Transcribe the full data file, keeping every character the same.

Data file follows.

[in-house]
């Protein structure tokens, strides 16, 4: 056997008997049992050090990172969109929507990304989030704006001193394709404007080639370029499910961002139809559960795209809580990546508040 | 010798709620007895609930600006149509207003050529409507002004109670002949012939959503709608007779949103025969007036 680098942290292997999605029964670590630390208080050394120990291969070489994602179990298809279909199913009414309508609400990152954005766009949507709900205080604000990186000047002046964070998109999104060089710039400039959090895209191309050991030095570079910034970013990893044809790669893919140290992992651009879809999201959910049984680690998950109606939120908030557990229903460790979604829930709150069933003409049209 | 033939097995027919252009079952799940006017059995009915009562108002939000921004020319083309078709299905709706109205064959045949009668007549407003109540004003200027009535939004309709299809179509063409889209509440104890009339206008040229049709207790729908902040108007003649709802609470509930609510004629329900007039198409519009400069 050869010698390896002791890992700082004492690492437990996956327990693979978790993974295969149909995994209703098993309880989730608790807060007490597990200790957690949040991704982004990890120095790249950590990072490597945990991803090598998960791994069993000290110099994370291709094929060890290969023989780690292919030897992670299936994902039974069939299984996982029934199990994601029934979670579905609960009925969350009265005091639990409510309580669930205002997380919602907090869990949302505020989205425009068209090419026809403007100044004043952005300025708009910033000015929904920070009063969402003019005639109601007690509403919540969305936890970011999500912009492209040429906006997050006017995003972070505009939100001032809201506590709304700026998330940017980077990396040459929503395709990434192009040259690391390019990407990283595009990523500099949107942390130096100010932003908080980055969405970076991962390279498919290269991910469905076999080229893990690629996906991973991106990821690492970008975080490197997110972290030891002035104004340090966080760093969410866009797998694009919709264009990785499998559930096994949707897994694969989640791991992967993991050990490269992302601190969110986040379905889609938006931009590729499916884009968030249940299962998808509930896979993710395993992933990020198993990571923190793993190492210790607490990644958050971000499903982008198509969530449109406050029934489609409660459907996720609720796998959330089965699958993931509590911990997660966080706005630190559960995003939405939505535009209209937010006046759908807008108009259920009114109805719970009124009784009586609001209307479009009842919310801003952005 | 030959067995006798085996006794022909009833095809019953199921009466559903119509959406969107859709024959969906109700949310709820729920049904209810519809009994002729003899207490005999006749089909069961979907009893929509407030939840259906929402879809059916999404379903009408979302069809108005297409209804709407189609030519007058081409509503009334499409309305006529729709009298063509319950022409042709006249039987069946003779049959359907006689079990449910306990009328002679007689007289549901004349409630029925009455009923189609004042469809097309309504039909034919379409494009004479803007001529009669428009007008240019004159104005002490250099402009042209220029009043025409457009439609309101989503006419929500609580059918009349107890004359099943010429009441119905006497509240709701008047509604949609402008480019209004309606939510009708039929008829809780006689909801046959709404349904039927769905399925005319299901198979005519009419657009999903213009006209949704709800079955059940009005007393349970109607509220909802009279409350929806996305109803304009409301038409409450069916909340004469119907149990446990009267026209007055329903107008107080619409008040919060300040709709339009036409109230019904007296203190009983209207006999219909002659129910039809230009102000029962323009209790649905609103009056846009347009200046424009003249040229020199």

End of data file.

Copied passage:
[in-house]
């Protein structure tokens, strides 16, 4: 056997008997049992050090990172969109929507990304989030704006001193394709404007080639370029499910961002139809559960795209809580990546508040 | 010798709620007895609930600006149509207003050529409507002004109670002949012939959503709608007779949103025969007036 680098942290292997999605029964670590630390208080050394120990291969070489994602179990298809279909199913009414309508609400990152954005766009949507709900205080604000990186000047002046964070998109999104060089710039400039959090895209191309050991030095570079910034970013990893044809790669893919140290992992651009879809999201959910049984680690998950109606939120908030557990229903460790979604829930709150069933003409049209 | 033939097995027919252009079952799940006017059995009915009562108002939000921004020319083309078709299905709706109205064959045949009668007549407003109540004003200027009535939004309709299809179509063409889209509440104890009339206008040229049709207790729908902040108007003649709802609470509930609510004629329900007039198409519009400069 050869010698390896002791890992700082004492690492437990996956327990693979978790993974295969149909995994209703098993309880989730608790807060007490597990200790957690949040991704982004990890120095790249950590990072490597945990991803090598998960791994069993000290110099994370291709094929060890290969023989780690292919030897992670299936994902039974069939299984996982029934199990994601029934979670579905609960009925969350009265005091639990409510309580669930205002997380919602907090869990949302505020989205425009068209090419026809403007100044004043952005300025708009910033000015929904920070009063969402003019005639109601007690509403919540969305936890970011999500912009492209040429906006997050006017995003972070505009939100001032809201506590709304700026998330940017980077990396040459929503395709990434192009040259690391390019990407990283595009990523500099949107942390130096100010932003908080980055969405970076991962390279498919290269991910469905076999080229893990690629996906991973991106990821690492970008975080490197997110972290030891002035104004340090966080760093969410866009797998694009919709264009990785499998559930096994949707897994694969989640791991992967993991050990490269992302601190969110986040379905889609938006931009590729499916884009968030249940299962998808509930896979993710395993992933990020198993990571923190793993190492210790607490990644958050971000499903982008198509969530449109406050029934489609409660459907996720609720796998959330089965699958993931509590911990997660966080706005630190559960995003939405939505535009209209937010006046759908807008108009259920009114109805719970009124009784009586609001209307479009009842919310801003952005 | 030959067995006798085996006794022909009833095809019953199921009466559903119509959406969107859709024959969906109700949310709820729920049904209810519809009994002729003899207490005999006749089909069961979907009893929509407030939840259906929402879809059916999404379903009408979302069809108005297409209804709407189609030519007058081409509503009334499409309305006529729709009298063509319950022409042709006249039987069946003779049959359907006689079990449910306990009328002679007689007289549901004349409630029925009455009923189609004042469809097309309504039909034919379409494009004479803007001529009669428009007008240019004159104005002490250099402009042209220029009043025409457009439609309101989503006419929500609580059918009349107890004359099943010429009441119905006497509240709701008047509604949609402008480019209004309606939510009708039929008829809780006689909801046959709404349904039927769905399925005319299901198979005519009419657009999903213009006209949704709800079955059940009005007393349970109607509220909802009279409350929806996305109803304009409301038409409450069916909340004469119907149990446990009267026209007055329903107008107080619409008040919060300040709709339009036409109230019904007296203190009983209207006999219909002659129910039809230009102000029962323009209790649905609103009056846009347009200046424009003249040229020199």